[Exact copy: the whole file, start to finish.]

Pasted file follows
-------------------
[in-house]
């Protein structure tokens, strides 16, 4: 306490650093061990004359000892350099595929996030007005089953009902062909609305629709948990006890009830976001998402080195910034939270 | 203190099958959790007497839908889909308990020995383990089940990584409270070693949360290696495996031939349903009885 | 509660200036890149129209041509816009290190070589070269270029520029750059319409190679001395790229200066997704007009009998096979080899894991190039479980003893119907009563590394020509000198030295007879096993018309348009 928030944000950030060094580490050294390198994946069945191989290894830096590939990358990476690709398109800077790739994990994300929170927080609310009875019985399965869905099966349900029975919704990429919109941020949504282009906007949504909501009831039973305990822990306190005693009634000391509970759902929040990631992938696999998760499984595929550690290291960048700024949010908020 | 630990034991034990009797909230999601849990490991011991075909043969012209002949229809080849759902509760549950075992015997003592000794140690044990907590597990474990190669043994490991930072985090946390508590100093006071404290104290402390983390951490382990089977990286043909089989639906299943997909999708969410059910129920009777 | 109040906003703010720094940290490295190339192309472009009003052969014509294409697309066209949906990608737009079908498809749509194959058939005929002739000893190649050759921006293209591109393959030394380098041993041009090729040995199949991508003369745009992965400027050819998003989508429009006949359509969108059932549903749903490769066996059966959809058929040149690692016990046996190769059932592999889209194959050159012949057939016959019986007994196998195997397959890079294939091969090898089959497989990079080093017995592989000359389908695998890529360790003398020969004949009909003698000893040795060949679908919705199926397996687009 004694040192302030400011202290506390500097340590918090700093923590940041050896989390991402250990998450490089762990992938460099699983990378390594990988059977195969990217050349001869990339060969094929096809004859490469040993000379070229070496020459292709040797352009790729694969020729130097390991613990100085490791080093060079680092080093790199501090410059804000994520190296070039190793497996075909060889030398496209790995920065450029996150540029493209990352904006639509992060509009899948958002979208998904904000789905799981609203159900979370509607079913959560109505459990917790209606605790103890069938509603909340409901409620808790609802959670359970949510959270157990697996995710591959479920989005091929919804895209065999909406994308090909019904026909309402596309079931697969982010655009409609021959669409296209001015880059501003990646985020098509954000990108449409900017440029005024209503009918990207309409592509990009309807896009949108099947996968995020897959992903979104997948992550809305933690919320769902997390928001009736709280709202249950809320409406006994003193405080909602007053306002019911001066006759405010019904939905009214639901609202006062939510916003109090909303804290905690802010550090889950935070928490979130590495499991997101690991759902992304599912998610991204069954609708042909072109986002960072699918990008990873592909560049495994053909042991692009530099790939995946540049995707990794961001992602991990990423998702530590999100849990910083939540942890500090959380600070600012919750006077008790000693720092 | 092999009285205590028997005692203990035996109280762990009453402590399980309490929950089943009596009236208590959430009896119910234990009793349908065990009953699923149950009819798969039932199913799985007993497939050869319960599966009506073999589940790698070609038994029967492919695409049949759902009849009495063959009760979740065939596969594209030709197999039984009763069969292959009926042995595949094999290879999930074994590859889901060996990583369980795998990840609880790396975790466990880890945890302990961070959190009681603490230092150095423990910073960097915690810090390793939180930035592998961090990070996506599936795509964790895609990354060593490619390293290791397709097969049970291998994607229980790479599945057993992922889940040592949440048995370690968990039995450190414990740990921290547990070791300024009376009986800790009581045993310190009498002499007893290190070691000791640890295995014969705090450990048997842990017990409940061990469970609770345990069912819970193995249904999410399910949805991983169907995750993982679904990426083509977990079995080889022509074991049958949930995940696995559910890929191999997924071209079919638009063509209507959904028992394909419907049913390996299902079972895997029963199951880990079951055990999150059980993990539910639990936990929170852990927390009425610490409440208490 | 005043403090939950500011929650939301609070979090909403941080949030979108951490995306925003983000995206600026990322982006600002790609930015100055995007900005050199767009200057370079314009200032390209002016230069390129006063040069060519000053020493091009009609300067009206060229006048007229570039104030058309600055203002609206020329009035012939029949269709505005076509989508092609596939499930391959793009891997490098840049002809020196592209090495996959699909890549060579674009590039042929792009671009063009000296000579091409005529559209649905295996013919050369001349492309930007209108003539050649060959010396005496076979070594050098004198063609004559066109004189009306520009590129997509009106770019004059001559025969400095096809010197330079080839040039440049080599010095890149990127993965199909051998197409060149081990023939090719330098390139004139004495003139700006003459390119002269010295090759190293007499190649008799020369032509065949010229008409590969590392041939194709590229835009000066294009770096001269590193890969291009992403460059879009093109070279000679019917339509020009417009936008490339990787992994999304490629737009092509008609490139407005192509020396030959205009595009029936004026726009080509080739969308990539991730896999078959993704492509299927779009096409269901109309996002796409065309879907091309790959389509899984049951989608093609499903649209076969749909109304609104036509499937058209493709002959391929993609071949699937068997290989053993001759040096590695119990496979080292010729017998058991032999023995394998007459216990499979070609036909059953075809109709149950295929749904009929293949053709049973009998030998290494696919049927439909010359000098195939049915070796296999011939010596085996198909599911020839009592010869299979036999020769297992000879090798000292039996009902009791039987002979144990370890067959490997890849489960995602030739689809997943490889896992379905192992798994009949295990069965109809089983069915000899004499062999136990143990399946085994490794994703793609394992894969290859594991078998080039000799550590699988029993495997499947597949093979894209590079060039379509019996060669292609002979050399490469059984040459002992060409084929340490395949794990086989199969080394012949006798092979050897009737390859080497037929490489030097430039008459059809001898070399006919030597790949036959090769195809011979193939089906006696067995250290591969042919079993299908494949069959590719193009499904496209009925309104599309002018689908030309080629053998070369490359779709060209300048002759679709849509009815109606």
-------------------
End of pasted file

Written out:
[in-house]
């Protein structure tokens, strides 16, 4: 306490650093061990004359000892350099595929996030007005089953009902062909609305629709948990006890009830976001998402080195910034939270 | 203190099958959790007497839908889909308990020995383990089940990584409270070693949360290696495996031939349903009885 | 509660200036890149129209041509816009290190070589070269270029520029750059319409190679001395790229200066997704007009009998096979080899894991190039479980003893119907009563590394020509000198030295007879096993018309348009 928030944000950030060094580490050294390198994946069945191989290894830096590939990358990476690709398109800077790739994990994300929170927080609310009875019985399965869905099966349900029975919704990429919109941020949504282009906007949504909501009831039973305990822990306190005693009634000391509970759902929040990631992938696999998760499984595929550690290291960048700024949010908020 | 630990034991034990009797909230999601849990490991011991075909043969012209002949229809080849759902509760549950075992015997003592000794140690044990907590597990474990190669043994490991930072985090946390508590100093006071404290104290402390983390951490382990089977990286043909089989639906299943997909999708969410059910129920009777 | 109040906003703010720094940290490295190339192309472009009003052969014509294409697309066209949906990608737009079908498809749509194959058939005929002739000893190649050759921006293209591109393959030394380098041993041009090729040995199949991508003369745009992965400027050819998003989508429009006949359509969108059932549903749903490769066996059966959809058929040149690692016990046996190769059932592999889209194959050159012949057939016959019986007994196998195997397959890079294939091969090898089959497989990079080093017995592989000359389908695998890529360790003398020969004949009909003698000893040795060949679908919705199926397996687009 004694040192302030400011202290506390500097340590918090700093923590940041050896989390991402250990998450490089762990992938460099699983990378390594990988059977195969990217050349001869990339060969094929096809004859490469040993000379070229070496020459292709040797352009790729694969020729130097390991613990100085490791080093060079680092080093790199501090410059804000994520190296070039190793497996075909060889030398496209790995920065450029996150540029493209990352904006639509992060509009899948958002979208998904904000789905799981609203159900979370509607079913959560109505459990917790209606605790103890069938509603909340409901409620808790609802959670359970949510959270157990697996995710591959479920989005091929919804895209065999909406994308090909019904026909309402596309079931697969982010655009409609021959669409296209001015880059501003990646985020098509954000990108449409900017440029005024209503009918990207309409592509990009309807896009949108099947996968995020897959992903979104997948992550809305933690919320769902997390928001009736709280709202249950809320409406006994003193405080909602007053306002019911001066006759405010019904939905009214639901609202006062939510916003109090909303804290905690802010550090889950935070928490979130590495499991997101690991759902992304599912998610991204069954609708042909072109986002960072699918990008990873592909560049495994053909042991692009530099790939995946540049995707990794961001992602991990990423998702530590999100849990910083939540942890500090959380600070600012919750006077008790000693720092 | 092999009285205590028997005692203990035996109280762990009453402590399980309490929950089943009596009236208590959430009896119910234990009793349908065990009953699923149950009819798969039932199913799985007993497939050869319960599966009506073999589940790698070609038994029967492919695409049949759902009849009495063959009760979740065939596969594209030709197999039984009763069969292959009926042995595949094999290879999930074994590859889901060996990583369980795998990840609880790396975790466990880890945890302990961070959190009681603490230092150095423990910073960097915690810090390793939180930035592998961090990070996506599936795509964790895609990354060593490619390293290791397709097969049970291998994607229980790479599945057993992922889940040592949440048995370690968990039995450190414990740990921290547990070791300024009376009986800790009581045993310190009498002499007893290190070691000791640890295995014969705090450990048997842990017990409940061990469970609770345990069912819970193995249904999410399910949805991983169907995750993982679904990426083509977990079995080889022509074991049958949930995940696995559910890929191999997924071209079919638009063509209507959904028992394909419907049913390996299902079972895997029963199951880990079951055990999150059980993990539910639990936990929170852990927390009425610490409440208490 | 005043403090939950500011929650939301609070979090909403941080949030979108951490995306925003983000995206600026990322982006600002790609930015100055995007900005050199767009200057370079314009200032390209002016230069390129006063040069060519000053020493091009009609300067009206060229006048007229570039104030058309600055203002609206020329009035012939029949269709505005076509989508092609596939499930391959793009891997490098840049002809020196592209090495996959699909890549060579674009590039042929792009671009063009000296000579091409005529559209649905295996013919050369001349492309930007209108003539050649060959010396005496076979070594050098004198063609004559066109004189009306520009590129997509009106770019004059001559025969400095096809010197330079080839040039440049080599010095890149990127993965199909051998197409060149081990023939090719330098390139004139004495003139700006003459390119002269010295090759190293007499190649008799020369032509065949010229008409590969590392041939194709590229835009000066294009770096001269590193890969291009992403460059879009093109070279000679019917339509020009417009936008490339990787992994999304490629737009092509008609490139407005192509020396030959205009595009029936004026726009080509080739969308990539991730896999078959993704492509299927779009096409269901109309996002796409065309879907091309790959389509899984049951989608093609499903649209076969749909109304609104036509499937058209493709002959391929993609071949699937068997290989053993001759040096590695119990496979080292010729017998058991032999023995394998007459216990499979070609036909059953075809109709149950295929749904009929293949053709049973009998030998290494696919049927439909010359000098195939049915070796296999011939010596085996198909599911020839009592010869299979036999020769297992000879090798000292039996009902009791039987002979144990370890067959490997890849489960995602030739689809997943490889896992379905192992798994009949295990069965109809089983069915000899004499062999136990143990399946085994490794994703793609394992894969290859594991078998080039000799550590699988029993495997499947597949093979894209590079060039379509019996060669292609002979050399490469059984040459002992060409084929340490395949794990086989199969080394012949006798092979050897009737390859080497037929490489030097430039008459059809001898070399006919030597790949036959090769195809011979193939089906006696067995250290591969042919079993299908494949069959590719193009499904496209009925309104599309002018689908030309080629053998070369490359779709060209300048002759679709849509009815109606």